Lloyds Banking Group shares slumped another 15% this morning, as investors turned their noses up at its latest deal with the Government. Announced on Saturday, this will see the taxpayer guarantee about £260bn of Lloyds’s dodgy loans, in exchange for 65% of the bank's voting shares (throw in the non-voting shares too, and our stake is actually more like 77%) - much to the chagrin of Lloyds shareholders, who are hopping mad about the bank’s rapid fall from grace since the HBOS takeover (some might even sue). And this has affected prices across the sector, dragging the benchmark FTSE 100 index to a new six-year low of 3460 points...
The £260bn of assets that Lloyds is putting into the Government’s Asset Protection Scheme include £74bn of residential mortgages and about £150bn of corporate and commercial loans. Lloyds will have to cough up the first £25bn of any losses, plus 10% of any further losses, while the Treasury will cover the rest. For this privilege, Lloyds is shelling out a pretty steep-sounding £15.6bn fee, which the Government will convert into non-voting 'B shares'. It’s also converting its expensive preference shares (which would have cost Lloyds nearly £500m a year) into ordinary shares: that increases the Government’s voting stake, but it does mean Lloyds might be able to pay out a dividend next year (which they weren’t allowed to before).
So it’s all a bit embarrassing for Lloyds chairman Sir Victor Blank and CEO Eric Daniels, particularly since 83% of the dodgy assets being placed in the scheme are from the HBOS lending book. They’ll argue that this validates their relatively conservative approach – but as the architects of the HBOS takeover, they’re the ones who have foisted all this toxic mess onto their own shareholders. As both come under pressure to quit, Daniels has been trying to put a brave face on things, and talking about the bank's ‘significantly enhanced capital position’. But the best he could offer was that it was ‘an appropriate deal for our shareholders’. Not exactly language guaranteed to warm the coldest of hearts...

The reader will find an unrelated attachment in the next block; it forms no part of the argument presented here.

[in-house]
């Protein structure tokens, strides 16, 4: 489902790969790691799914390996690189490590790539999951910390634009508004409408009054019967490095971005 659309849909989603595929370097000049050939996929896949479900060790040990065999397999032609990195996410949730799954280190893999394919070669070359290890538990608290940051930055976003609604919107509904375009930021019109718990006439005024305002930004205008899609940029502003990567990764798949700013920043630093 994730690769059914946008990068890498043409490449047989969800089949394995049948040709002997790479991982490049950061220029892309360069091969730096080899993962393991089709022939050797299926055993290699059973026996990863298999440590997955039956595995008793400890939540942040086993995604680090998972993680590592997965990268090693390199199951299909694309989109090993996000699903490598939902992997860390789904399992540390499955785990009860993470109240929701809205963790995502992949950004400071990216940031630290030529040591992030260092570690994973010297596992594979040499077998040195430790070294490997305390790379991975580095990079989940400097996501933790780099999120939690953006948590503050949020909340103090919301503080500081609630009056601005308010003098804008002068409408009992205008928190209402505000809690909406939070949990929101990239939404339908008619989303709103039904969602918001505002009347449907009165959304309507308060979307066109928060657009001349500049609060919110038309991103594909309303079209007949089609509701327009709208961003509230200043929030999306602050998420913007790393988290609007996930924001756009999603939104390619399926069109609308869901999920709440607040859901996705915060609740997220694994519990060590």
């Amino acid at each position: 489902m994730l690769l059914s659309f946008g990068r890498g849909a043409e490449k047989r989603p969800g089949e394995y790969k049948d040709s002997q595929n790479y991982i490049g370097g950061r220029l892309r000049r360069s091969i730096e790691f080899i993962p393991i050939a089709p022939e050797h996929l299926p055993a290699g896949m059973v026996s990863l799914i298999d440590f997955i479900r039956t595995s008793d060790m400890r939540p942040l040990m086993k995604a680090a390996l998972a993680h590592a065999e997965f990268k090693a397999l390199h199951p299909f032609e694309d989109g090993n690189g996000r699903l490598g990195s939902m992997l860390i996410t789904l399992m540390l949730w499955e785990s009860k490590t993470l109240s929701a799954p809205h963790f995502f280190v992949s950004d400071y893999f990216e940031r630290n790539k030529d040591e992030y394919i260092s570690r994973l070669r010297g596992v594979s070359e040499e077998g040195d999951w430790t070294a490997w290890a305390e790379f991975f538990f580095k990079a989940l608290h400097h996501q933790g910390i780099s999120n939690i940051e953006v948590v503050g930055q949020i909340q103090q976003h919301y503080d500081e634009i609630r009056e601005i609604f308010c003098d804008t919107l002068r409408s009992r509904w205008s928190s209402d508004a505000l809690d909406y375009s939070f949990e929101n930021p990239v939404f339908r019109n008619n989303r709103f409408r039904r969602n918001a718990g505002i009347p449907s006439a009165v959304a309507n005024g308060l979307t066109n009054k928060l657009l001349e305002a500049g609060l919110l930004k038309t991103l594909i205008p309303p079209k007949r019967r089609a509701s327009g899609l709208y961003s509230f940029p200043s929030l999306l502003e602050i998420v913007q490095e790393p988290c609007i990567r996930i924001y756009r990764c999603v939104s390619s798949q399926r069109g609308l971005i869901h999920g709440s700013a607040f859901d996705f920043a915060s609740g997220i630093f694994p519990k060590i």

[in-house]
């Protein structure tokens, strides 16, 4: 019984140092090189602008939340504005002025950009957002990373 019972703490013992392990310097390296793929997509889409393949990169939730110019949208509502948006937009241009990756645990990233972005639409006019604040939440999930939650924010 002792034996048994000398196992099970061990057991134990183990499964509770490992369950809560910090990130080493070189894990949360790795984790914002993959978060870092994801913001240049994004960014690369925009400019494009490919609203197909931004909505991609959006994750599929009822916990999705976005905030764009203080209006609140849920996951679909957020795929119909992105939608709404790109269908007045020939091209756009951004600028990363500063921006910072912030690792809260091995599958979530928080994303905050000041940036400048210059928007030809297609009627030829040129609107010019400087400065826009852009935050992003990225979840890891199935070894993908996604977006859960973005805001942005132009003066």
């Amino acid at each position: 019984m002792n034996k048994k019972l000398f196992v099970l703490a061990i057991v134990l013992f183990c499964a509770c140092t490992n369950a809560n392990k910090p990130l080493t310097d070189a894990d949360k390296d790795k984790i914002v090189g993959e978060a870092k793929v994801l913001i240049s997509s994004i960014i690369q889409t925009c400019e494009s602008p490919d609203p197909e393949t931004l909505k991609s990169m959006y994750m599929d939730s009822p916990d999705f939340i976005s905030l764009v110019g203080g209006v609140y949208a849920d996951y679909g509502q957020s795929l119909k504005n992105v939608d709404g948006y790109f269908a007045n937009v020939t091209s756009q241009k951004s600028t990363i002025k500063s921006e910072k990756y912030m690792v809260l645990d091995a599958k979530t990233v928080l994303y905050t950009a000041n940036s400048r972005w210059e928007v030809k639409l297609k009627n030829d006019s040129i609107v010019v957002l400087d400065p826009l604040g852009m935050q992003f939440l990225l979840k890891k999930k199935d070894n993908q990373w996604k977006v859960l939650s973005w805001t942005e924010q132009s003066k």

Barclays also plummeted 10% this morning, as it prepares to open its own negotiations with the Government. The bank has so far steered clear of state support – but now that the Treasury is back-stopping the losses from some of its biggest rivals, it’s been forced to explore the option of following suit. Investors are clearly worried that Barclays will be pushed reluctantly into a deal that will come with too many strings attached. Oh, and HSBC shares are also down, ahead of its rights issue.
In other words, it's more carnage in the banking sector - and it's dragged the FTSE 100 down below the 3500 mark this morning. The Government may have put a floor on Lloyds’ losses, but it looks as though there could still be plenty more pain to come for banking shareholders...
In today's bulletin:
FTSE hits six-year low as Lloyds sinks again
Bovis Homes cheers despite big loss
MT Special: Ted Turner on the new Depression
Costa gets tongues wagging with £10m taster
Sugaring the pill on apprentices